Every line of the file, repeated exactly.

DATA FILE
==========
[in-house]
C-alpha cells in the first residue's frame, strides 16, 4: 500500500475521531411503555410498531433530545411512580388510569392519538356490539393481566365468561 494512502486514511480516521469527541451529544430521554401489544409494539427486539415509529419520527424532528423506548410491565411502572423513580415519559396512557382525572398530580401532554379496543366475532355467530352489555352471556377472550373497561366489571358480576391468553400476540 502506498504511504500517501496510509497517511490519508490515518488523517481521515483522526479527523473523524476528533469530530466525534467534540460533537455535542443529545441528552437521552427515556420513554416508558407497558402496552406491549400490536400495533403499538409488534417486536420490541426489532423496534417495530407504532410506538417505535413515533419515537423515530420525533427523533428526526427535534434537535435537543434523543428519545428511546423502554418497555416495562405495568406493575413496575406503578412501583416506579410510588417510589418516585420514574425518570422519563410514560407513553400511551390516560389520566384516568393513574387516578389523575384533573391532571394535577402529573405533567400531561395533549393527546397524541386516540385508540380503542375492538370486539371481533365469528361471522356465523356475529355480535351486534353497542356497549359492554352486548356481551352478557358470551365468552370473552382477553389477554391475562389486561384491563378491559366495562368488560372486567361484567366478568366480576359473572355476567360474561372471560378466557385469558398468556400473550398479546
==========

[in-house]
C-alpha cells in the first residue's frame, strides 16, 4: 500500500475521531411503555410498531433530545411512580388510569392519538356490539393481566365468561 494512502486514511480516521469527541451529544430521554401489544409494539427486539415509529419520527424532528423506548410491565411502572423513580415519559396512557382525572398530580401532554379496543366475532355467530352489555352471556377472550373497561366489571358480576391468553400476540 502506498504511504500517501496510509497517511490519508490515518488523517481521515483522526479527523473523524476528533469530530466525534467534540460533537455535542443529545441528552437521552427515556420513554416508558407497558402496552406491549400490536400495533403499538409488534417486536420490541426489532423496534417495530407504532410506538417505535413515533419515537423515530420525533427523533428526526427535534434537535435537543434523543428519545428511546423502554418497555416495562405495568406493575413496575406503578412501583416506579410510588417510589418516585420514574425518570422519563410514560407513553400511551390516560389520566384516568393513574387516578389523575384533573391532571394535577402529573405533567400531561395533549393527546397524541386516540385508540380503542375492538370486539371481533365469528361471522356465523356475529355480535351486534353497542356497549359492554352486548356481551352478557358470551365468552370473552382477553389477554391475562389486561384491563378491559366495562368488560372486567361484567366478568366480576359473572355476567360474561372471560378466557385469558398468556400473550398479546